ASEAN Regulatory Brief: ASEAN Economic Ministers Meeting, Upcoming DTA, and Expanded Tax Incentives

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In this ASEAN Regulatory Brief, we look at some of the important outcomes from the recent Meeting of the ASEAN Economic Ministers, as well as highlighting regulatory changes taking place in Singapore and Indonesia.

  • 47th Meeting of the ASEAN Economic Ministers

On August 22, the 47th Meeting of the ASEAN Economic Ministers (AEM) was held in Kuala Lumpur, Malaysia. The recent AEM also included meetings with the 29th ASEAN Free Trade Area (AFTA) Council and the 18th ASEAN Investment Area (AIA) Council.

The ministers expressed significant optimism as to the progress of ASEAN integration and of the ASEAN Economic Community (AEC), scheduled for implementation at the end of this year. Additionally, the meeting also highlighted the trade bloc’s strong export growth, which increased by more than 50 percent from 2007, reaching US$1.3 trillion in 2014. China is the top export destination for ASEAN exports; this relationship is expected to grow even stronger with the expansion of the FTA between China and ASEAN.

Related-Reading-Icon-Asean LinkRELATED: ASEAN and China Continue Negotiations on Expanded FTA

Foreign direct investment is also growing at a healthy clip, amounting to US$136.2 billion in 2014. The top sources of ASEAN FDI are as follows:

  • 5% from the European Union (EU-28)
  • 8% from Japan
  • 6% from the United States
  • 5% from China

Additional highlights of the event were the progress on the establishment of the ASEAN Trade Repository (ATR) (which is set to be implemented in November by the ASEAN Summit) and the signing of the ASEAN-India Trade in Services and Investment Agreements, as well as the enhancement of existing FTAs.

  • Singapore-Luxembourg double tax agreement

The Singapore-Luxembourg double tax agreement (DTA) appears to be edging closer to ratification and implementation. The DTA, which was originally signed in 2013, has not entered into force as it has been awaiting ratification in the Luxembourg Parliament; this now looks to be occurring soon.

Once the DTA is implemented, there are a number of important regulations that will impact individuals and businesses, these include:

  • Dividends paid by a company which is a resident of a Contracting State to a resident of the other Contracting State shall, if the recipient is the beneficial owner of the dividends, be taxable only in that other State.
  • Interest arising in a Contracting State and beneficially owned by a resident of the other Contracting State will be taxable only in that other State.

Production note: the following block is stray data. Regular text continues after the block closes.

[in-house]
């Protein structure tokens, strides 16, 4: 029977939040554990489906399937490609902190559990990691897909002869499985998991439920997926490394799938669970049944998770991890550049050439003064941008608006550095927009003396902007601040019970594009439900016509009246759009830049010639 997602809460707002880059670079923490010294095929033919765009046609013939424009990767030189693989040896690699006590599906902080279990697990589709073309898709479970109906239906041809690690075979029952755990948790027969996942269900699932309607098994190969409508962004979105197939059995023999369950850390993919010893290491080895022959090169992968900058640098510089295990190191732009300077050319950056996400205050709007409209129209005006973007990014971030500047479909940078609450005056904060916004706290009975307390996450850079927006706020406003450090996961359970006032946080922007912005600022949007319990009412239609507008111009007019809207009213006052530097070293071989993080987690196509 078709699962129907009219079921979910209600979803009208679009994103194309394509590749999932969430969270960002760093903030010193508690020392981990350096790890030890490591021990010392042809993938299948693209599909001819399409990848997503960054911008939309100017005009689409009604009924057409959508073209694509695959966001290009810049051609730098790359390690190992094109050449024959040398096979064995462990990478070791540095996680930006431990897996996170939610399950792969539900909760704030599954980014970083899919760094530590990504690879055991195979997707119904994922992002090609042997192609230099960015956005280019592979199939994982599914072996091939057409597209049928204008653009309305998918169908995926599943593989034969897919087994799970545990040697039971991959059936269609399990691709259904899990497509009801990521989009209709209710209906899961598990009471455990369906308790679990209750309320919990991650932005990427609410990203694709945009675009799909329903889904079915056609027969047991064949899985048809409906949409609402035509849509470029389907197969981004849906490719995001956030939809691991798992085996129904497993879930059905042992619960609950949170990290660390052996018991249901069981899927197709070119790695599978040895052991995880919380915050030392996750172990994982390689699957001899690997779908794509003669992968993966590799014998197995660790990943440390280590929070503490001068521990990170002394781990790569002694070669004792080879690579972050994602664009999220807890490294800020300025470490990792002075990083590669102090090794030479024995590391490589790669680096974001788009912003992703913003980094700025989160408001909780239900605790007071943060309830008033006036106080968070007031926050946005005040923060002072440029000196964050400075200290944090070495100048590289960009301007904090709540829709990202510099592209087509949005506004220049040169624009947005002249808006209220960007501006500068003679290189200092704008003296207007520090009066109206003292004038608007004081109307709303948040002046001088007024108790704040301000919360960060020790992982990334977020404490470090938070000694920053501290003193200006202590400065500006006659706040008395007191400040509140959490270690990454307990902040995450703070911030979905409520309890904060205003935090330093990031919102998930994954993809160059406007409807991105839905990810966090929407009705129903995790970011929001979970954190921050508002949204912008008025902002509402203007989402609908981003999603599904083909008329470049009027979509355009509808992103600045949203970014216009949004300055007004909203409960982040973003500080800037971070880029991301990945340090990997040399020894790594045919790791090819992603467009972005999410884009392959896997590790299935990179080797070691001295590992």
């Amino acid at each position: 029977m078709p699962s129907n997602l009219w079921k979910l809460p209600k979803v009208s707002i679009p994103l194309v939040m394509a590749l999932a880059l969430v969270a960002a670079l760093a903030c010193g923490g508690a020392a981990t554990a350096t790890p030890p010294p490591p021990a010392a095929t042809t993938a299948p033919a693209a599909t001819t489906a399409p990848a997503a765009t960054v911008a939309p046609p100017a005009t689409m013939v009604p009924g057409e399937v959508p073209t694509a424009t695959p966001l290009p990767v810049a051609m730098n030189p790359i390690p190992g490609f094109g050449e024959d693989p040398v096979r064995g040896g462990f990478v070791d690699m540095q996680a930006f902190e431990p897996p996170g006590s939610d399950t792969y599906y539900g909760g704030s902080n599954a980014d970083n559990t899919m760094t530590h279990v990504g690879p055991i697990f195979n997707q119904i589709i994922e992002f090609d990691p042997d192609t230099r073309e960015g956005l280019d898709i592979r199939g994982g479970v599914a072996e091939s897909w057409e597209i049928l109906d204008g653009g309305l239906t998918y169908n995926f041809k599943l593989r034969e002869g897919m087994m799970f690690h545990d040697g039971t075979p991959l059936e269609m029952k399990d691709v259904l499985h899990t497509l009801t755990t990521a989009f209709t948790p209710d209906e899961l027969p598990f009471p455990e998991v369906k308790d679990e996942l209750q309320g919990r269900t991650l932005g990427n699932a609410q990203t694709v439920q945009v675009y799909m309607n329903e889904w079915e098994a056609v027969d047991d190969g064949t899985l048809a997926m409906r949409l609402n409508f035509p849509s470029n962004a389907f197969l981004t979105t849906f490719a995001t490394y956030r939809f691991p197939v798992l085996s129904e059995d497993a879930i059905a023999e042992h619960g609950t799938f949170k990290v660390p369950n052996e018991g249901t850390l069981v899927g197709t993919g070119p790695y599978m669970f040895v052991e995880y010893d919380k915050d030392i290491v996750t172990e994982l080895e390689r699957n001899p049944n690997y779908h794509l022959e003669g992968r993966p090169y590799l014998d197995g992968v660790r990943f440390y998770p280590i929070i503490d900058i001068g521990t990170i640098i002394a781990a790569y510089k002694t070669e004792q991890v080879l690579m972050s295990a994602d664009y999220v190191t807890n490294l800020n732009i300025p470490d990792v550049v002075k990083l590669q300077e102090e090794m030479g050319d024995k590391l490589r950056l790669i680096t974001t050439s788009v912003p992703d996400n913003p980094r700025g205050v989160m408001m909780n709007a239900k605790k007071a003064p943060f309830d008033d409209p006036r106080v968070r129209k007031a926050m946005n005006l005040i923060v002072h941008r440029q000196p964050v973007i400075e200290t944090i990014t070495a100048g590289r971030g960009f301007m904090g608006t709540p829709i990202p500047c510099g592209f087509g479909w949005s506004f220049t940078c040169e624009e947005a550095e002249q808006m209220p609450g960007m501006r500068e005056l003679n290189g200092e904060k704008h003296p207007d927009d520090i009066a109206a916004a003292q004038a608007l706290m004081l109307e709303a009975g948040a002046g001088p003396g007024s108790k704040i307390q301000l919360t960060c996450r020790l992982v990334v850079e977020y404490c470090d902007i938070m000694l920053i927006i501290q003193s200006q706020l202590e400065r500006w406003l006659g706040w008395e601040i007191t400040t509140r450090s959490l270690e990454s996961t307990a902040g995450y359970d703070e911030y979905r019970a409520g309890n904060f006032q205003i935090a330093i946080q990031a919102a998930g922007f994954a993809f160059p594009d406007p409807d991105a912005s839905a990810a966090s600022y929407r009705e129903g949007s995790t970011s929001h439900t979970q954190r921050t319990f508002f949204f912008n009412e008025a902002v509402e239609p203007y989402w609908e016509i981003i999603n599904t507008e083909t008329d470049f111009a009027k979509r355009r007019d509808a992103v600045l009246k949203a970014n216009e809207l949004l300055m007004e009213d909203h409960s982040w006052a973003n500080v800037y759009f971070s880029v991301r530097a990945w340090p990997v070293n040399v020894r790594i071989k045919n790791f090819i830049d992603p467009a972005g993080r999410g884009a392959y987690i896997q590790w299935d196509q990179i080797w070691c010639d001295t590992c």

• Royalties arising in a Contracting State and paid to a resident of the other Contracting State may be taxed in that other State. However, such royalties may also be taxed in the Contracting State in which they arise and according to the laws of that State, but if the beneficial owner of the royalties is a resident of the other Contracting State, the tax charged shall not exceed seven percent of the gross amount of the royalties.

To view Singapore’s DTA with Luxembourg, as well as the country’s other trade agreements, please see here.

  • Indonesia expands tax incentives for “pioneering” industries

Indonesia has announced that it will be further expanding the tax incentives available for “pioneering” industries, such as oil refinery and infrastructure. The government is hoping these moves will attract more foreign investment and help jumpstart the country’s lackluster economy, which is seeing its slowest growth in over six years.

Professional Service_CB icons_2015 RELATED: Dezan Shira & Associates’ Tax and Compliance Services

According to the Indonesian government, pioneering industries are those that “have wide relevance, give added-value and high externality, introduce new technology and have strategic value for the national economy”. These industries include: maritime transport, telecommunications, downstream metal production, and agricultural processing.

Specifically, Indonesia is offering the following tax incentives: a tax reduction of between 10 and 100 percent for up to 15 years to firms investing a minimum of 1 trillion rupiah (US$71.5 million) in certain industries. Additionally, this tax break may be extended for an additional five years if a company obtains permission from the country’s Finance Minister.


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